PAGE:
Breathing is such an important part of your Pilates practice, so much so that it is one of the 6 Pilates principles. Often people forget completely to breathe – holding their breath as an exercise becomes more challenging. Using the correct method of breathing in Pilates will help you to move through an exercise with minimum effort and maximum grace.
Keep this quote in mind from the book, Pilates’ Return to Life Through Contrology the next time you catch yourself holding your breath during an exercise;
“Lazy breathing converts the lungs, literally and figuratively speaking, into a cemetery for the deposition of diseased, dying and dead germs as well as supplying an ideal haven for the multiplication of other harmful germs.”
The facts about breathing everyday
- Learning to breathe correctly is a great way to relieve stress and tension
- Oxygen is crucial for all chemical reactions in the body
- Oxygen provides energy and therefore helps to burn calories
- Deep breathing stimulates the internal organs, including the heart which in turn increases circulation pumping fresh blood to every cell
- A full exhale, emptying the lungs rids the body of carbon dioxide
Breathing in Pilates
Pilates requires deep breathing throughout the exercises, filling the lungs with fresh air and blowing out every last bit of stale air. Pilates exercises are coordinated with a breathing pattern and breathing initiates movement and stability. Deep breathing helps to create the all important mind/body connection needed for a fulfilling Pilates session. It helps to calm the mind, reduce stress and bring your focus to your practice.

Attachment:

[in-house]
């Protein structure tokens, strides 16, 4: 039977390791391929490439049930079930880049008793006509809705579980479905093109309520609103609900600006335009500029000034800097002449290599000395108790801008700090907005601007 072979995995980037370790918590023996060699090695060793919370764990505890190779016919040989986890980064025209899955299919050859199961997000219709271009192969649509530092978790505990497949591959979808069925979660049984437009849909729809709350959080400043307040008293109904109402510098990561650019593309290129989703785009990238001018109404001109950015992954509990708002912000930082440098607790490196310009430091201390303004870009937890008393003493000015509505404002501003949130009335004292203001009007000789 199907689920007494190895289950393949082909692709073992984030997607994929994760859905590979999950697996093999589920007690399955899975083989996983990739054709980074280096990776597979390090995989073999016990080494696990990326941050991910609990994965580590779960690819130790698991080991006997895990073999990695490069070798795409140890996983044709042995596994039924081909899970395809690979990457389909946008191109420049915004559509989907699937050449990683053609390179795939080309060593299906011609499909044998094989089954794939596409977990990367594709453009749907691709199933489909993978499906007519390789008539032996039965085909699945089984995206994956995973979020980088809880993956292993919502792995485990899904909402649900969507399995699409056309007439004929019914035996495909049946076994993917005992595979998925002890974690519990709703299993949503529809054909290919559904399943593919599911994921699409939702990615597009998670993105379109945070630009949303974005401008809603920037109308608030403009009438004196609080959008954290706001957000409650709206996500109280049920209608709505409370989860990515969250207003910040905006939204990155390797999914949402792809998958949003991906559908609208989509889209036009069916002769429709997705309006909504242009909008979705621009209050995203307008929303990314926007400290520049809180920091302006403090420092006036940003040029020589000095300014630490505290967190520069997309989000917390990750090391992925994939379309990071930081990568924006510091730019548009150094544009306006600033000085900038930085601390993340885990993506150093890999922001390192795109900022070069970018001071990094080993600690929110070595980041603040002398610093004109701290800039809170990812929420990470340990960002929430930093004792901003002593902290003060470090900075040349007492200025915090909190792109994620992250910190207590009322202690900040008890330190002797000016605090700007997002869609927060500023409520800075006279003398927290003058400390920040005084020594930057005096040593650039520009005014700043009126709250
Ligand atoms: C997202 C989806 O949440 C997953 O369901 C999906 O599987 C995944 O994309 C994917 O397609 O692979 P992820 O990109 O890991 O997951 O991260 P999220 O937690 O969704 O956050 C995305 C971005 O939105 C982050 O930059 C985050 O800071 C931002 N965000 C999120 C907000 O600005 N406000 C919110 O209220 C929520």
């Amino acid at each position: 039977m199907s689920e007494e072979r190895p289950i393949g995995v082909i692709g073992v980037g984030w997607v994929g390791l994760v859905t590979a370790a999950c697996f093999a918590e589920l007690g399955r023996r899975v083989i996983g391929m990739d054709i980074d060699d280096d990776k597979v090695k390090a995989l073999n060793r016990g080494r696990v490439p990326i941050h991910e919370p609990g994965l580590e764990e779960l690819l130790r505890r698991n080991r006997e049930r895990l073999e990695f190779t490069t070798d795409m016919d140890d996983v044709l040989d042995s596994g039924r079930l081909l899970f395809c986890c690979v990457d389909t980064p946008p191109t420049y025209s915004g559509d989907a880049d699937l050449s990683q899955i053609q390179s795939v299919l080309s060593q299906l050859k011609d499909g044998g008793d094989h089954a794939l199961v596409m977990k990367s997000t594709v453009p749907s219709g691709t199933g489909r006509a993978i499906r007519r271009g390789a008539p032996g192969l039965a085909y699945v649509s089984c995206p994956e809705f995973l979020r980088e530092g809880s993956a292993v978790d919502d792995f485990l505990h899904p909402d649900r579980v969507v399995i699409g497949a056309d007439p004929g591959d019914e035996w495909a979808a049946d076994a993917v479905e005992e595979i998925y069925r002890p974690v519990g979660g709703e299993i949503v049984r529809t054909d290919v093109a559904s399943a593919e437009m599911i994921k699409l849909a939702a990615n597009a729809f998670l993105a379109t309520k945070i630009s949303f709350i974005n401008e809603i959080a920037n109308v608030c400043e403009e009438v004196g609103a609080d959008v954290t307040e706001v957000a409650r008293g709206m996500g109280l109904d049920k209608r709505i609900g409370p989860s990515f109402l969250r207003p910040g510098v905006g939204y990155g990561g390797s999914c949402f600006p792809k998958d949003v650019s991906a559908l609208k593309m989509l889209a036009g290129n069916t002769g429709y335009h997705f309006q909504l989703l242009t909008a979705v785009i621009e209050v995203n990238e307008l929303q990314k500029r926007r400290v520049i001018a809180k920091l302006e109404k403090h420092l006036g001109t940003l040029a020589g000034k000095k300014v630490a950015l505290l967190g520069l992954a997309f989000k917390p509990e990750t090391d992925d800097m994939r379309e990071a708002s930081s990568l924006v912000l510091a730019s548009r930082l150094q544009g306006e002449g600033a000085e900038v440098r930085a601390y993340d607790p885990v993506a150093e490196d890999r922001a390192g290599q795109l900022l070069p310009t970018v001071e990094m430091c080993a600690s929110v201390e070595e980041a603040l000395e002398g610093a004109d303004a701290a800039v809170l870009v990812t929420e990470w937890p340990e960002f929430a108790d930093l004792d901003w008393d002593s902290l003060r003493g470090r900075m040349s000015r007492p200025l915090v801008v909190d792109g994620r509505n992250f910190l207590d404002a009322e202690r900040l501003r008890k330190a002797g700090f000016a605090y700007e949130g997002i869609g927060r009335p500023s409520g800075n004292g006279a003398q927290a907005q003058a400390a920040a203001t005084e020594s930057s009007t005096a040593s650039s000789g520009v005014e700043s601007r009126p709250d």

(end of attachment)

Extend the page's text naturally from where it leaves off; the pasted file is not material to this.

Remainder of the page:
Most Pilates exercises require you to have your abdominal muscles drawn in to support your spine and to offer a stable core. In order to keep the abdominal muscles drawn in while we breathe, we need to breathe in a way that takes your breath to the back and rib cage, allowing you to fill the lungs fully without the belly rising. This method of breathing is called Lateral breathing.
- Lateral breathing means breathing in a way that fully expands your rib cage and back while maintaining the connection between the navel and spine
- Inhale through the nose expanding the rib cage like an accordion
- Exhale out the mouth drawing the rib cage in as if tightening it like a corset
- Be careful that the shoulders don’t raise as you inhale
- Be aware of any tension that may arise as you draw your rib cage down while exhaling
- This breathing technique is used to facilitate exercises that call for the abdominals to protect the spine, but diaphragmatic breathing with a natural raise of the belly is still the best way to breathe regularly
Lateral breathing might feel quite challenging and confusing at first, leading to tension as you concentrate fiercely. But as with everything, practice makes perfect, so keep working on it, it will become easier! When in doubt, rather than hold your breath as you work through a challenge, just breathe!